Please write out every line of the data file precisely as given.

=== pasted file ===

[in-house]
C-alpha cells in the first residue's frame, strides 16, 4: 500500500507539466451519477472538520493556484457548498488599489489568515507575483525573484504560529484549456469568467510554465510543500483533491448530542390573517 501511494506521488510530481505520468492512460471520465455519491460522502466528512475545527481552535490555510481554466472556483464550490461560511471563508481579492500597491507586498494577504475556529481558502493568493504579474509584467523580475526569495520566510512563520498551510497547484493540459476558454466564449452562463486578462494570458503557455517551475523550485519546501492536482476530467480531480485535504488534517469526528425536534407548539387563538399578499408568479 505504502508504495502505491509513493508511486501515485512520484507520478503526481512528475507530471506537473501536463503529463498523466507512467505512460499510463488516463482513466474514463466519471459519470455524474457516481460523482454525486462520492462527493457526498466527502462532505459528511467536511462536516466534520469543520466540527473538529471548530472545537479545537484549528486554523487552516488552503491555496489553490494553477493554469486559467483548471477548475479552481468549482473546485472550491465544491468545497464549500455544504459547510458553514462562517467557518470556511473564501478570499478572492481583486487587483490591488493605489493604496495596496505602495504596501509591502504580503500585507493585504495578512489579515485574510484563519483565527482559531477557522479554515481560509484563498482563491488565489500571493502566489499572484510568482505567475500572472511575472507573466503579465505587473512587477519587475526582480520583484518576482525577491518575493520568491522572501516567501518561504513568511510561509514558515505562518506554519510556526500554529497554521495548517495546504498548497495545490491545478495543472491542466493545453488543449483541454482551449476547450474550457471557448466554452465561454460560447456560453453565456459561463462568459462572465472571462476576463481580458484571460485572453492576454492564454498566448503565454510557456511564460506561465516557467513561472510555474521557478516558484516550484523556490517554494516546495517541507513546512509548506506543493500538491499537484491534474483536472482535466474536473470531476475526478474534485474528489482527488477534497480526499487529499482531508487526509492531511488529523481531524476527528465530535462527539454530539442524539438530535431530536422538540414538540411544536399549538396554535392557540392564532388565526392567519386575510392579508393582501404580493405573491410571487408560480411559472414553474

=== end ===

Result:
[in-house]
C-alpha cells in the first residue's frame, strides 16, 4: 500500500507539466451519477472538520493556484457548498488599489489568515507575483525573484504560529484549456469568467510554465510543500483533491448530542390573517 501511494506521488510530481505520468492512460471520465455519491460522502466528512475545527481552535490555510481554466472556483464550490461560511471563508481579492500597491507586498494577504475556529481558502493568493504579474509584467523580475526569495520566510512563520498551510497547484493540459476558454466564449452562463486578462494570458503557455517551475523550485519546501492536482476530467480531480485535504488534517469526528425536534407548539387563538399578499408568479 505504502508504495502505491509513493508511486501515485512520484507520478503526481512528475507530471506537473501536463503529463498523466507512467505512460499510463488516463482513466474514463466519471459519470455524474457516481460523482454525486462520492462527493457526498466527502462532505459528511467536511462536516466534520469543520466540527473538529471548530472545537479545537484549528486554523487552516488552503491555496489553490494553477493554469486559467483548471477548475479552481468549482473546485472550491465544491468545497464549500455544504459547510458553514462562517467557518470556511473564501478570499478572492481583486487587483490591488493605489493604496495596496505602495504596501509591502504580503500585507493585504495578512489579515485574510484563519483565527482559531477557522479554515481560509484563498482563491488565489500571493502566489499572484510568482505567475500572472511575472507573466503579465505587473512587477519587475526582480520583484518576482525577491518575493520568491522572501516567501518561504513568511510561509514558515505562518506554519510556526500554529497554521495548517495546504498548497495545490491545478495543472491542466493545453488543449483541454482551449476547450474550457471557448466554452465561454460560447456560453453565456459561463462568459462572465472571462476576463481580458484571460485572453492576454492564454498566448503565454510557456511564460506561465516557467513561472510555474521557478516558484516550484523556490517554494516546495517541507513546512509548506506543493500538491499537484491534474483536472482535466474536473470531476475526478474534485474528489482527488477534497480526499487529499482531508487526509492531511488529523481531524476527528465530535462527539454530539442524539438530535431530536422538540414538540411544536399549538396554535392557540392564532388565526392567519386575510392579508393582501404580493405573491410571487408560480411559472414553474